India is a tall and vibrant democracy, and the Indian Constitution has been recognised as one of the best in the world. This fact, in itself, is enough to swell the chest of every Indian with pride. To be an individual, who is invested with the immeasurable power to be an integral part of the democratic process of electing a person to represent him/her, is unquestionably a matter of great gratification for every citizen.
Considering the diversity of India, ideology assumes tremendous significance. Opinions are expected to be expressed as well as honoured. The government is important but the opposition is even more important in a democracy.
The Third Schedule of the Indian Constitution describes various oaths and affirmations to be taken by government officials, including ministers. It emphasises the responsibility of the ministers to pledge loyalty to the Constitution of India as per law, to uphold the country's sovereignty and unity, and to do right by the people despite the differences in class, community, faith, and language, in accordance with the Constitution and the law, without fear or favour, affection or ill-will.
However, in present times, a deplorable situation seems to have emerged. Those in positions of authority are resorting to both legitimate and unethical means, including using state machinery, to instill fear or offer incentives to members of the opposition to switch sides. As a result, political defections have become a major problem in Indian politics, posing a significant threat to the integrity of the electoral process and the stability of the democratic system. Especially, against the backdrop of the recent upheaval in Maharashtra politics and in the Congress, there is a need to give adequate consideration to the issues highlighted from my end.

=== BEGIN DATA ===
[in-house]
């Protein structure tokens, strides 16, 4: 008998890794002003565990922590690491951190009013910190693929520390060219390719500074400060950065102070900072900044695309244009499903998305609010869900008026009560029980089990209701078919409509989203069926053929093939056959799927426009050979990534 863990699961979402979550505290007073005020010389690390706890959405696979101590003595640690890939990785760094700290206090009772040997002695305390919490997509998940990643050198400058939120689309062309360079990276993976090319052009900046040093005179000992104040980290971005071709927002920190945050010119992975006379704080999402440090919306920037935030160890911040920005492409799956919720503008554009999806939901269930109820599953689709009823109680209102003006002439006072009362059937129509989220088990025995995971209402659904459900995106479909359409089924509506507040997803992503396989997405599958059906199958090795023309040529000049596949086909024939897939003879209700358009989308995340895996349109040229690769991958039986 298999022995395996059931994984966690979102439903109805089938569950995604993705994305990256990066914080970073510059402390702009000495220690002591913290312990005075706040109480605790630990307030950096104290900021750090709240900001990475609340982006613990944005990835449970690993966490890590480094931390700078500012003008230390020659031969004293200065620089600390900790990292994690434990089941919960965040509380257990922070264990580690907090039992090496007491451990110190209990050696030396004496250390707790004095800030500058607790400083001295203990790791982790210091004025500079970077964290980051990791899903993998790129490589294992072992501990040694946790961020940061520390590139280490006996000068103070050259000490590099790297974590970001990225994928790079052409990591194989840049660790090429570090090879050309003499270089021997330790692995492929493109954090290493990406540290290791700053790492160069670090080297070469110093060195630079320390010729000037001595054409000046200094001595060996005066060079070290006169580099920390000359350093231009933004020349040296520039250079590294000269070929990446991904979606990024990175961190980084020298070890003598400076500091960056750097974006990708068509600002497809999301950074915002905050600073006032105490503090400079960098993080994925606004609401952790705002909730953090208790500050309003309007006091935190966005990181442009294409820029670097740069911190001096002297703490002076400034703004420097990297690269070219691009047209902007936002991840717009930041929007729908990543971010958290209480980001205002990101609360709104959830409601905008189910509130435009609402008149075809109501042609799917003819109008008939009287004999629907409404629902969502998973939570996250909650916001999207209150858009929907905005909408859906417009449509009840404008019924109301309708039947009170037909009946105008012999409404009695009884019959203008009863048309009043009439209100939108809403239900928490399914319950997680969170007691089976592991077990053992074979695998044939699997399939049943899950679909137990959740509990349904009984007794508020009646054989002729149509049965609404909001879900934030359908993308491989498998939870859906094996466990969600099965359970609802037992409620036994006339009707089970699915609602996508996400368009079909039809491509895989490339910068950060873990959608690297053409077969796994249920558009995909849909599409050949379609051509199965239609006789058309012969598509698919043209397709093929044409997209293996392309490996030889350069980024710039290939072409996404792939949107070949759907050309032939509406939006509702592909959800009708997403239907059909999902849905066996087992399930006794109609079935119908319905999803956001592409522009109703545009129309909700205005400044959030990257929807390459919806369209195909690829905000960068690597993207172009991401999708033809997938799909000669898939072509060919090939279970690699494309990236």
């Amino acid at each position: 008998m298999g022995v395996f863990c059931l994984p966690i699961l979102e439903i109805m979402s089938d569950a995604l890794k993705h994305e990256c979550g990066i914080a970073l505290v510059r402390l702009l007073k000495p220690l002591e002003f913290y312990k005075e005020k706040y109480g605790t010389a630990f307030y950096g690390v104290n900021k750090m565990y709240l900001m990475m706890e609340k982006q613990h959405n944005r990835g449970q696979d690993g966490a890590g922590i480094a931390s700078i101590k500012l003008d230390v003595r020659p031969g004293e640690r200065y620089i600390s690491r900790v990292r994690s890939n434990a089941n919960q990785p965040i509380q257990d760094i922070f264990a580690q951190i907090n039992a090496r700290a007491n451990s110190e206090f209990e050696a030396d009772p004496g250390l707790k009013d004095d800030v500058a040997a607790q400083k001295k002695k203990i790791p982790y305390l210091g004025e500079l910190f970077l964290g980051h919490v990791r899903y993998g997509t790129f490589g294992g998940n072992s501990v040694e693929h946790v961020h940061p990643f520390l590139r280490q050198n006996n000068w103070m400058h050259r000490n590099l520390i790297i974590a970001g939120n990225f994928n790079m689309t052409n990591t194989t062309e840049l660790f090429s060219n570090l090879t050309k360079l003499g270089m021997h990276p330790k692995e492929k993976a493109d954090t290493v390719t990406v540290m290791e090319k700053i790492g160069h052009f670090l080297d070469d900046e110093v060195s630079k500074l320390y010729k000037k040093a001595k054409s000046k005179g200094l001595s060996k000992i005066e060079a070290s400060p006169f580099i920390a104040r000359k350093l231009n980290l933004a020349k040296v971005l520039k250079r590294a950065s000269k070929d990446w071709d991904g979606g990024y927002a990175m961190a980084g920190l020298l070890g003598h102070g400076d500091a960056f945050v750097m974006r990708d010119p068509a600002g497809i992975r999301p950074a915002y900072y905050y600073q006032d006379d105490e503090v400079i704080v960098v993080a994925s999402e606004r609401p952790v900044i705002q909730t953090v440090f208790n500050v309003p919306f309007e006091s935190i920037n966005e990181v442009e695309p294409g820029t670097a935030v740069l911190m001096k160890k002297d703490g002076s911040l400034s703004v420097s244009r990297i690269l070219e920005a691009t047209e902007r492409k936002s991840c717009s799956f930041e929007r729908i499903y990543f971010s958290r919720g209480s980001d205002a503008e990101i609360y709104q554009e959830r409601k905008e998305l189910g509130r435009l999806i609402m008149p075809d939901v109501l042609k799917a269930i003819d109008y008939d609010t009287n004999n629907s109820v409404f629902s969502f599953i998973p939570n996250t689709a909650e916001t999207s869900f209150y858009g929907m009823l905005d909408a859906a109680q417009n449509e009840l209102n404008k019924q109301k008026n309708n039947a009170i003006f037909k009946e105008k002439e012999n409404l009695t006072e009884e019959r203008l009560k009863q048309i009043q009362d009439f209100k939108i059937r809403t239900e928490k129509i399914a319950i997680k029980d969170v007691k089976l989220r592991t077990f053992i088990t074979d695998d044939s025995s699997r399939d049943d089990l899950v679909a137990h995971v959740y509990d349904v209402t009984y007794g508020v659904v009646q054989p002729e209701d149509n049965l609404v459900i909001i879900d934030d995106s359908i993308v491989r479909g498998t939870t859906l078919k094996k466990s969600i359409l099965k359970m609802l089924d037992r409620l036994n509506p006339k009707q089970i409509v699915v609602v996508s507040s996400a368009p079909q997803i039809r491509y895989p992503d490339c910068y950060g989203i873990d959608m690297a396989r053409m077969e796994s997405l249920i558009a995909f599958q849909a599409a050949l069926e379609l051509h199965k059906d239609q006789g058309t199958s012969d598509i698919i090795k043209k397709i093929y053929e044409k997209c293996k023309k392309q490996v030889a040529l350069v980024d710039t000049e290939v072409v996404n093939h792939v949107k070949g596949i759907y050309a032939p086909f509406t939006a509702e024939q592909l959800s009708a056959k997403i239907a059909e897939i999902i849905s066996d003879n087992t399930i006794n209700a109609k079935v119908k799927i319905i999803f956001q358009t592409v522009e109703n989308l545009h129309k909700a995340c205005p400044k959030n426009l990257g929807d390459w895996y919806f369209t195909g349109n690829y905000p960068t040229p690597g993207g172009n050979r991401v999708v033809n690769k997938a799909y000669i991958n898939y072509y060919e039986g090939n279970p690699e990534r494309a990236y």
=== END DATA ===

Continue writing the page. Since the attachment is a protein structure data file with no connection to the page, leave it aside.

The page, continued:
Defection, which is colloquially referred to as "Aya Ram Gaya Ram" in Indian politics, is the act of elected representatives changing their political affiliations while still in office. This practice originated in Haryana in 1967 when Gaya Lal, a member of the legislative assembly, switched parties three times in just two weeks, prompting his colleague Rao Birendra Singh to come up with the now-famous term. Since then, this practice has become widespread, affecting the entire political system like a contagion. The problem with defection is that it undermines the electoral mandate of the people. The vibrancy and tallness of democracy and the sacredness of the Constitution are inevitably defiled!
When a candidate wins an election under a specific party banner, it is expected that the elected representative would represent the interests, ideologies and beliefs that the political party stands for. However, when sides are changed, the elected representative breaks the trust of his/her voters, deprives the nominating party of its representation, and forgoes the values, principles, and ideologies that he/she had promised to abide by. It is a situation where elected representatives prioritize their personal interests over the interests of their constituents. The former chief election commissioner of India, T.N. Seshan had once emphasised that anti-defection laws are necessary to maintain government stability by preventing frequent party-switching. However, despite the presence of these laws, some defectors remain unconcerned about the ethical and electoral consequences of their actions.
To my understanding, there are three pressing issues related to defection that require immediate attention. The first pertains to defining the original party, which becomes complicated in case of a party split. For example, when Shiv Sena split (or was made to split), it resulted in a legal dispute over the party name and symbol. Similarly, in the case of Lok Janshakti Party, the symbol was taken away from the original party, causing confusion among voters. This raises a broader question about who constitutes the party—only those elected or even those who work behind the scenes to get others elected. There are no easy answers to this offered by the Constitution or any specified piece of legislation.